Ken Kesey, "One Flew Over The Cuckoos Nest" (Audiobook)
Read By: Mark Hammer | Bit Rate: 48 KB/s | Frequency 22 KHz | Duration 13.25 hours | 294 Mb | 70 mp3 files | Unabridged
ONE FLEW OVER THE CUCKOO'S NEST is more than a social commentary: it is an allegory-like hyperbole of the psychopathic obsession of the 1960s.
The decade marked a drastic proliferation of books that looked at psychiatry and mental illness but garnered little diagnostic or therapeutic value. Despite the prestige of these publications that usually attuned to academic standard in intellectual circles, none of such literature had the widespread impact of this novel written by Kesey who worked the graveyard shift at a mental hospital in Menlo Park, California. He participated in government-sponsored drug experiments during his employment with this hospital and became sympathetic to the patients and began to seriously question the boundaries that had been created between the sane and the insane.
ONE FLEW OVER THE CUCKOO'S NEST is an unforgettable story of a mental ward in which the despotic Nurse Ratched reigns over the doctor and all the inhabitants. She exercises a somewhat cultic tactics to render her patients completely submissive. In what she embellishes a Therapeutic Community, an outwardly democratic entity run by patients, she imperceptibly manipulates them into grilling each other as if they are criminals.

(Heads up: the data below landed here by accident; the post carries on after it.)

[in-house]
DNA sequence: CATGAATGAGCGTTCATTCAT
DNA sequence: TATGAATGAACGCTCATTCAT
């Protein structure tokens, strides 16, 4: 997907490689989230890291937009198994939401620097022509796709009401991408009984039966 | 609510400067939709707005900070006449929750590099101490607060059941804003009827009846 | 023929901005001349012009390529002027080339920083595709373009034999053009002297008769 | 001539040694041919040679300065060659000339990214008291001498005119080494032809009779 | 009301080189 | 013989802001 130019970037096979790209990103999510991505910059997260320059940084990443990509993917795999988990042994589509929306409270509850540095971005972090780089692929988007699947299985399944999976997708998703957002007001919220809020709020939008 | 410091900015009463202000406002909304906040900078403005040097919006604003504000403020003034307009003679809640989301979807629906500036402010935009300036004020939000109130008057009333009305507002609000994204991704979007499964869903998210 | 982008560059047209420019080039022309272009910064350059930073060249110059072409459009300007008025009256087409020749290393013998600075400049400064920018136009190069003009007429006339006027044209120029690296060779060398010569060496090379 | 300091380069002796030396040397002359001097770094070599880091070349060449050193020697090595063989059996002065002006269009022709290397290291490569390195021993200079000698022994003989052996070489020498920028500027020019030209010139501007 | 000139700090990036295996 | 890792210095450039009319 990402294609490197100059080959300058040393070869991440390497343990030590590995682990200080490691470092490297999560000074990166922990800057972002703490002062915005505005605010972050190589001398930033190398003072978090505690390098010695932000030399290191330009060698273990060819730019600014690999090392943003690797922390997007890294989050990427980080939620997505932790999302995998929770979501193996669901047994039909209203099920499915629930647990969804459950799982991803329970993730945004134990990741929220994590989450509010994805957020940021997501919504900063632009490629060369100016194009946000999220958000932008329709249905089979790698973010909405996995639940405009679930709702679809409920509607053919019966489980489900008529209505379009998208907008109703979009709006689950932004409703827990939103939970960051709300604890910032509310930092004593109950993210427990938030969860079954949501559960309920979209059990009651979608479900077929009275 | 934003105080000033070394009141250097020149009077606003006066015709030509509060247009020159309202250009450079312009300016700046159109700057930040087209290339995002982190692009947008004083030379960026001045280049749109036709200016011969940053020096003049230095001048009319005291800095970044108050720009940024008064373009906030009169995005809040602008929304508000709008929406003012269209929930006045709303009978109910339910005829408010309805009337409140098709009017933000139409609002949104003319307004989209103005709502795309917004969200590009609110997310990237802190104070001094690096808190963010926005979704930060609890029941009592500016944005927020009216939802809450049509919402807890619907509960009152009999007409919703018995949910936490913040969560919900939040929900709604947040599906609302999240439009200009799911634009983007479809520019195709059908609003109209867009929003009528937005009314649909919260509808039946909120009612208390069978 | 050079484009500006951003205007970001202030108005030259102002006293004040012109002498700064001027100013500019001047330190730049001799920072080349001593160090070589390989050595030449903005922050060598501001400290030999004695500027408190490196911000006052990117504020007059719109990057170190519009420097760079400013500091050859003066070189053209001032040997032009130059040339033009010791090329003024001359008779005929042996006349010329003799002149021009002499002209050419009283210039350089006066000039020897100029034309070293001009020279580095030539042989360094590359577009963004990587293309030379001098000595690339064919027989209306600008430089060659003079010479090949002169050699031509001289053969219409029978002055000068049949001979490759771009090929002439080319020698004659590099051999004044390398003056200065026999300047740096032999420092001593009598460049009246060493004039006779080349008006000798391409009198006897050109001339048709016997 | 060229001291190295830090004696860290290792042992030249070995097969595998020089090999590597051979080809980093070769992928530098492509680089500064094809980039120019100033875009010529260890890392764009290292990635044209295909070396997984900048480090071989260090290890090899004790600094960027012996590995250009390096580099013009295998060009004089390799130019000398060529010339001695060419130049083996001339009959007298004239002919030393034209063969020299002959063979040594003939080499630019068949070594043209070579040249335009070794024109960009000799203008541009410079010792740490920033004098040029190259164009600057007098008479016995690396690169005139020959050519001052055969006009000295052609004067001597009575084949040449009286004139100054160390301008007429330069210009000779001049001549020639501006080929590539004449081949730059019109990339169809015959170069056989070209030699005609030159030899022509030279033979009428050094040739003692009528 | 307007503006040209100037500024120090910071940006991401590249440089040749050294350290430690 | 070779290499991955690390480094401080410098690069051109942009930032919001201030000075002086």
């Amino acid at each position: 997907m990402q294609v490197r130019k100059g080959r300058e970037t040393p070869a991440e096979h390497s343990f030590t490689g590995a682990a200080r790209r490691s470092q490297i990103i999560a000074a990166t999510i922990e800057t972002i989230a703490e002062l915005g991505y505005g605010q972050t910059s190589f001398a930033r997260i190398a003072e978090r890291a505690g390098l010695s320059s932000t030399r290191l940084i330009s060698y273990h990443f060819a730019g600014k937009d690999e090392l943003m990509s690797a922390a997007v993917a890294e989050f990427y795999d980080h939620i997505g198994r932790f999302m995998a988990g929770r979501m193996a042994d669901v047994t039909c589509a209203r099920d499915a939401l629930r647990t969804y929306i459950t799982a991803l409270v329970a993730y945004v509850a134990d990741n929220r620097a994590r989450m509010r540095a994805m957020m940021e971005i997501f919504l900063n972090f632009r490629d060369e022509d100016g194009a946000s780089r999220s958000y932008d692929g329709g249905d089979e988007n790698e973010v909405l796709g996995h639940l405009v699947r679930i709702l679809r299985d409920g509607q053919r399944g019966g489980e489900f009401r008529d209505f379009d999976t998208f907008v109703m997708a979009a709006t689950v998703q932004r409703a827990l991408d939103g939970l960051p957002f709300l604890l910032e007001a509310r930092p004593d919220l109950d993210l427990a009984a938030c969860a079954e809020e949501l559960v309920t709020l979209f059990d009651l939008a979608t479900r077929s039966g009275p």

ONE FLEW OVER THE CUCKOO'S NEST is narrated by a patient in the ward, a Columbia Indian whom everyone thinks deaf, mute, and unintelligible, but who throughout the years of his commitment has overheard all the trickery of staff meetings. He epitomizes the mishap of the erroneous boundary with which the sane separates them from the insane. McMurphy's arrival and his friendship with the Indian Chief spur him on to recover his own identity and rebuild his self-esteem. The novel examines the notion of madness in the sense of its own and in the sense of the term being patronized by mental institution. The narrator's seamless observation and eagle-eyed description of the ward illustrate salient flaws of such a mindless system that targets only at reducing patients' mental capability. Kesey considers whether madness really means the common practice that confines to a mindless system or the attempt to escape from such a system altogether. Like its audacious protagonist, the novel itself is a literary outlaw.
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